Place the newly sown vegetables in a warm location, preferably 75° or warmer, but temperatures of 65° or greater will work fine are much easier to accommodate (like in the house). Like most plants, the vegetables need to consistently be in moist (but not saturated) soil throughout their growing season. Once the seedlings emerge, relocate to a sunny locations where they can receive 5-6 hours of light and enjoy the comfortable temperature of around 70°.  Water the seedlings with a weak, half strength solution of liquid fertilizer when needed.

STEP 4 – Transplant and Harden Off

Once the first true leaves appear on the seedling (when they are around 2 inches tall), transplant vegetables in 3-4 inch pots filled with similar soil medium.  Also at this time, snip the extra seedlings you planted in each cell so that each pot contains only one plant.

A couple of weeks before planting, begin to harden off the seedlings by bringing then outside.  Start by placing them in a partly sunny area for about an hour one day when the weather begins to warm. Follow this by a couple hours of sun the next day.  By the end of a week or 10 days of hardening, the tomatoes are ready for the garden.

One of the joys of gardening is finding that my tomatoes have ripened on the vine and are prime for picking!

One of the joys of gardening is finding that my tomatoes have ripened on the vine and are prime for picking!

A Few Extra Tips for Tomatoes

Tomatoes, however, benefit from a couple more details. When you transplant the tomato seedlings to bigger pots, plant the tomatoes a little deeper than originally (up to the true leaves).  Also, following transplanting, occasionally run your hand through the tops of the tomatoes or have a fan gently blowing on them (to simulate wind) for sturdier plants.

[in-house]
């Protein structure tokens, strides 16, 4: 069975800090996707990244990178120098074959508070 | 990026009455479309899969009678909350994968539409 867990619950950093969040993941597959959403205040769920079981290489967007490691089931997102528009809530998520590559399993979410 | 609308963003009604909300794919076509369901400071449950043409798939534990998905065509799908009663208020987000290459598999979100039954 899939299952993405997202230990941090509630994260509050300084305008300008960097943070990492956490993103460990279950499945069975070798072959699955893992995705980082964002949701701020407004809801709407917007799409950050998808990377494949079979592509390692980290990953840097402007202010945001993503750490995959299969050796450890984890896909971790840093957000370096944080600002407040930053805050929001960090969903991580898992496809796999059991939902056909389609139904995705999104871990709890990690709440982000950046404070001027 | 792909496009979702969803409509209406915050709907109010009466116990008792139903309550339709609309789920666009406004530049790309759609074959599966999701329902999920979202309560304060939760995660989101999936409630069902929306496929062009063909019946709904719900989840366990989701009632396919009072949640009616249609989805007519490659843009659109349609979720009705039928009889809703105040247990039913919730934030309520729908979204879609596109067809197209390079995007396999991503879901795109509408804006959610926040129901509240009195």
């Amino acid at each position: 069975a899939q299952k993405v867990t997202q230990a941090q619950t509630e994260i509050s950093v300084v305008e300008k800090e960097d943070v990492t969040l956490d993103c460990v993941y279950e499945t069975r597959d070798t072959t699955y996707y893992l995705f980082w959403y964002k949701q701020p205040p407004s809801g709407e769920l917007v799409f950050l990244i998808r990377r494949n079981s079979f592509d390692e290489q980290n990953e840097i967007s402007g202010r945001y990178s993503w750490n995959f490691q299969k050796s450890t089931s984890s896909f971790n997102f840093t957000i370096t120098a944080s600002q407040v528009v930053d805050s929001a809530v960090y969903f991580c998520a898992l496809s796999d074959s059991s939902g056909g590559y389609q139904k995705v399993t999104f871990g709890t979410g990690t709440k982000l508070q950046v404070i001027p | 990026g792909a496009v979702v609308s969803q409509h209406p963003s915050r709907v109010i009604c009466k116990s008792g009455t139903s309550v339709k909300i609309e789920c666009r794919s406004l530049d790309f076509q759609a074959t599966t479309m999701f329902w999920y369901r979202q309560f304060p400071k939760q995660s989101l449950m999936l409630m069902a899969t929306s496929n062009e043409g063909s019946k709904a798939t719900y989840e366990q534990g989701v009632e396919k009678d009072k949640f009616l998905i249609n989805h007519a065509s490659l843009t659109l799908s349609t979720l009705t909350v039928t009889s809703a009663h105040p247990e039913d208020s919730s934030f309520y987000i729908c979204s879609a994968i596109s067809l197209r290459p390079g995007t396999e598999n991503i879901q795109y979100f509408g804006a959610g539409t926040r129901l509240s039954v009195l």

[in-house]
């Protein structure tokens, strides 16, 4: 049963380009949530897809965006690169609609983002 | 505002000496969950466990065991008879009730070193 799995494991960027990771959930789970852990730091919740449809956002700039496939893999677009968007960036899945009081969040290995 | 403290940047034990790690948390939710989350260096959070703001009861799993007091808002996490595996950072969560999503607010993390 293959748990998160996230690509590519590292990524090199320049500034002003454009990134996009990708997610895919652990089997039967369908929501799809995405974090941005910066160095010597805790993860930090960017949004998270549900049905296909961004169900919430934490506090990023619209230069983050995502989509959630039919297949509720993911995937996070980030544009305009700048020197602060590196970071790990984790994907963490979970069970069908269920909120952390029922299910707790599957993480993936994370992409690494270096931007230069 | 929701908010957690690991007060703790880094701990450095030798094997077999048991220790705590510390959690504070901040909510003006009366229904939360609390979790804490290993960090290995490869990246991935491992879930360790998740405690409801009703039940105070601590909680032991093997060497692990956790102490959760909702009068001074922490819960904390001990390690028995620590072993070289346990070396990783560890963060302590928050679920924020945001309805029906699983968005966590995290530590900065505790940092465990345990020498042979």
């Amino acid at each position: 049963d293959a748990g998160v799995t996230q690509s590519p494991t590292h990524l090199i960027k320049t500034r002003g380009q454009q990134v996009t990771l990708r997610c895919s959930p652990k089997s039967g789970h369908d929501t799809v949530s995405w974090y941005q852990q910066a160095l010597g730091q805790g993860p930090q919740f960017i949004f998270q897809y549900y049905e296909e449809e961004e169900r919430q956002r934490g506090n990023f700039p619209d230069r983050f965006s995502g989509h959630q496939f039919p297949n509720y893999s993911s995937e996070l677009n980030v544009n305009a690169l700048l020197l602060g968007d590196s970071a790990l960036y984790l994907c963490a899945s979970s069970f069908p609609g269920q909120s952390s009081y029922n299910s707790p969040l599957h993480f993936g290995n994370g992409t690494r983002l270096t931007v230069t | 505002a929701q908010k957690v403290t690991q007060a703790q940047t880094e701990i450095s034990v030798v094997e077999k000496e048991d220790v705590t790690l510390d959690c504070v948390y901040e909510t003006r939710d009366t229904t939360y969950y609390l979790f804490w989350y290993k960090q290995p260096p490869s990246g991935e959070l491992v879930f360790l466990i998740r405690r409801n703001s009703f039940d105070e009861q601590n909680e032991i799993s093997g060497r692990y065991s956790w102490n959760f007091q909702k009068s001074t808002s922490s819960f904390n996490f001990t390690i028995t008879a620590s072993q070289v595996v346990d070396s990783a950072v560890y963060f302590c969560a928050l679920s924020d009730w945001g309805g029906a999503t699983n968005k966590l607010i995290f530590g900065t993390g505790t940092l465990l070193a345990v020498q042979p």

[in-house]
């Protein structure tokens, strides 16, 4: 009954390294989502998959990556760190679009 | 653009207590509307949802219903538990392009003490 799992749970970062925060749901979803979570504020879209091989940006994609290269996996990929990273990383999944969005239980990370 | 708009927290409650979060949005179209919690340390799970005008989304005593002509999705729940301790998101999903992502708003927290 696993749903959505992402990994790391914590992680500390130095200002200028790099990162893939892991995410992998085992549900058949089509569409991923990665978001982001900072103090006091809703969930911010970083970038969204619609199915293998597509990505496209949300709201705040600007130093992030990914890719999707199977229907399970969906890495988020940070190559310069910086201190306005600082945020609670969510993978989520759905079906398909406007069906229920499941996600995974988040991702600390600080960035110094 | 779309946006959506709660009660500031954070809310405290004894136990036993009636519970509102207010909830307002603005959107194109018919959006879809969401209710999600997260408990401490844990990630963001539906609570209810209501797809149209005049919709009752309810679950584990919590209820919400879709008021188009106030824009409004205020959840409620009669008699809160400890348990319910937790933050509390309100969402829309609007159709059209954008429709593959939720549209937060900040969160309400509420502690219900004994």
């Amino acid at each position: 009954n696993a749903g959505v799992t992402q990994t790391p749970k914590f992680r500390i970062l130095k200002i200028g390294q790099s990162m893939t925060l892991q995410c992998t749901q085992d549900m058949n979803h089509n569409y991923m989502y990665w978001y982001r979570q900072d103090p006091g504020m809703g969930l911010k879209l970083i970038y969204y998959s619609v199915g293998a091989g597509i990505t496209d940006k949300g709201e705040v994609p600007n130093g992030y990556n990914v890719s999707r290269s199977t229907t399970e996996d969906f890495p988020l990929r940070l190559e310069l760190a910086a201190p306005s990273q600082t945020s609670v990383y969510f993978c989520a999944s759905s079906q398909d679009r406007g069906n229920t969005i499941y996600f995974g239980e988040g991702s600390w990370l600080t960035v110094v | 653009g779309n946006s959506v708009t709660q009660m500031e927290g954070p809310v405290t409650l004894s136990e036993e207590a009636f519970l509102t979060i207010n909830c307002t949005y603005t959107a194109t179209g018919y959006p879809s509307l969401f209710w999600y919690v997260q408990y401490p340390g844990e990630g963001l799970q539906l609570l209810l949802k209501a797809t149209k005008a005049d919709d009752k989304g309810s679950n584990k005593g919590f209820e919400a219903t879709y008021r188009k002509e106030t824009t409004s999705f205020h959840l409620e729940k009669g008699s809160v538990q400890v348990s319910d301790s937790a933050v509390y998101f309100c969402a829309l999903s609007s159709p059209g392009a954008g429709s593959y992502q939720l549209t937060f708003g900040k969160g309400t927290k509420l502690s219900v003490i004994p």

By simply following these guidelines, you will have great healthy young plants that will give you amazing flavor fantastic dishes for your family. Enjoy the great outdoors and the harvest of your hands!

8 responses to “How to Start Tomatoes, Peppers, and Eggplant by Seed”

  1. Ally says:

    In my area the price of one transplant is often more than a package of seeds. When you look at the cost from that perspective, it’s easy to see the savings. Growing your own transplants does take a little work, but your blog will help people get off to a good start.

  2. […] a believer in making things easy as well as growing and buying local. I Grow red peppers, persimmons, peaches, oranges, okra, and black-eyed peas and add them to the board making this a […]

  3. Monica tedford says:

    What soil do I use to start my seeds. What did you mean by medium?

    • stacy says:

      Hi Monica! So good to hear from you. The medium in which I start seeds is potting soil medium. Please send me a picture to FB when you plant!! I’d love to post it.

  4. […] will not tolerate anything lower than 65 degrees. Squash, tomatoes, eggplant, and cucumbers need very warm soil. For okra, the soil needs to be even warmer than […]

  5. […] always try to grow my own tomatoes and peppers, but if you don’t, I recommend going to the farmers market and getting an solid batch of […]

Leave a Reply

Your email address will not be published. Required fields are marked *